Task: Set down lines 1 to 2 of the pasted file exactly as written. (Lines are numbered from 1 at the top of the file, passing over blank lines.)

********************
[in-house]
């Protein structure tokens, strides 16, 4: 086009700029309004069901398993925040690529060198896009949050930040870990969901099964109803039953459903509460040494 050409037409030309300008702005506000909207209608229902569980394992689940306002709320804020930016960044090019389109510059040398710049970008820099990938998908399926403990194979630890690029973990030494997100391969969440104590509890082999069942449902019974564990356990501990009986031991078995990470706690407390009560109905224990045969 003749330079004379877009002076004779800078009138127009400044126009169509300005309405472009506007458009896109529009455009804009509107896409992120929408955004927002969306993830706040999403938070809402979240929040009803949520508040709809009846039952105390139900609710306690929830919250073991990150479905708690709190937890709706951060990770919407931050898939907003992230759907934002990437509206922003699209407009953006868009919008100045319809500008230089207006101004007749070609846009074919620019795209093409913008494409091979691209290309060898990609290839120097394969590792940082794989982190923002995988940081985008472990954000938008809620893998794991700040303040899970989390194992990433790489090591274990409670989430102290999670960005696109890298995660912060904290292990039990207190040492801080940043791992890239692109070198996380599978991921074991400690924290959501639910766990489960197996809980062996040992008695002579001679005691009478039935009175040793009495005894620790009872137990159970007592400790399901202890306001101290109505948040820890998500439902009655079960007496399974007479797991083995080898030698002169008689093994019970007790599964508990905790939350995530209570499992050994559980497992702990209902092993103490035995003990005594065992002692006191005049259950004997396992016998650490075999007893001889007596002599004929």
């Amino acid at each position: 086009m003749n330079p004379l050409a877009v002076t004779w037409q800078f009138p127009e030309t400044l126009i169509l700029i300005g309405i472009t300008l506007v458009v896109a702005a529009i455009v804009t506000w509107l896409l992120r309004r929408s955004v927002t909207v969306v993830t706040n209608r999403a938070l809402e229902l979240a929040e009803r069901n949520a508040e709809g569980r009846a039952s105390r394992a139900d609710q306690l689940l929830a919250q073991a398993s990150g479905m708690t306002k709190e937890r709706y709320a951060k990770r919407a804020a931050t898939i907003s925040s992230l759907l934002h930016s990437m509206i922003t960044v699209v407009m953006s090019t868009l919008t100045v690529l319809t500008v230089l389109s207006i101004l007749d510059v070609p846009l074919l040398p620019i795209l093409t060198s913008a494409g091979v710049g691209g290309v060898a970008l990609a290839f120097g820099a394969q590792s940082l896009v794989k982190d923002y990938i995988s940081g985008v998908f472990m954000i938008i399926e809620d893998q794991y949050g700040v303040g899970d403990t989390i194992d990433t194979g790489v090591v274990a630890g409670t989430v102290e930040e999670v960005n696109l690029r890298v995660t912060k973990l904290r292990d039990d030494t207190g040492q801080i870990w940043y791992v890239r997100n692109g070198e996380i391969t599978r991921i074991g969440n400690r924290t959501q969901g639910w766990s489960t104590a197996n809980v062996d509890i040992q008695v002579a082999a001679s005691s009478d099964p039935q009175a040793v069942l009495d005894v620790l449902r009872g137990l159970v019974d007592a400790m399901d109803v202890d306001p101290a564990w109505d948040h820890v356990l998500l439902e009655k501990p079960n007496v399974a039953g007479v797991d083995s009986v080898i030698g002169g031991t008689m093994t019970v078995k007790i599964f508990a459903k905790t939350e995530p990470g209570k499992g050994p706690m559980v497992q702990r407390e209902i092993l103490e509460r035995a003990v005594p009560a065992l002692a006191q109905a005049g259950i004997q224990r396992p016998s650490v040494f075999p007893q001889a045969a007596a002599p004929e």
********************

[in-house]
């Protein structure tokens, strides 16, 4: 086009700029309004069901398993925040690529060198896009949050930040870990969901099964109803039953459903509460040494 050409037409030309300008702005506000909207209608229902569980394992689940306002709320804020930016960044090019389109510059040398710049970008820099990938998908399926403990194979630890690029973990030494997100391969969440104590509890082999069942449902019974564990356990501990009986031991078995990470706690407390009560109905224990045969 003749330079004379877009002076004779800078009138127009400044126009169509300005309405472009506007458009896109529009455009804009509107896409992120929408955004927002969306993830706040999403938070809402979240929040009803949520508040709809009846039952105390139900609710306690929830919250073991990150479905708690709190937890709706951060990770919407931050898939907003992230759907934002990437509206922003699209407009953006868009919008100045319809500008230089207006101004007749070609846009074919620019795209093409913008494409091979691209290309060898990609290839120097394969590792940082794989982190923002995988940081985008472990954000938008809620893998794991700040303040899970989390194992990433790489090591274990409670989430102290999670960005696109890298995660912060904290292990039990207190040492801080940043791992890239692109070198996380599978991921074991400690924290959501639910766990489960197996809980062996040992008695002579001679005691009478039935009175040793009495005894620790009872137990159970007592400790399901202890306001101290109505948040820890998500439902009655079960007496399974007479797991083995080898030698002169008689093994019970007790599964508990905790939350995530209570499992050994559980497992702990209902092993103490035995003990005594065992002692006191005049259950004997396992016998650490075999007893001889007596002599004929």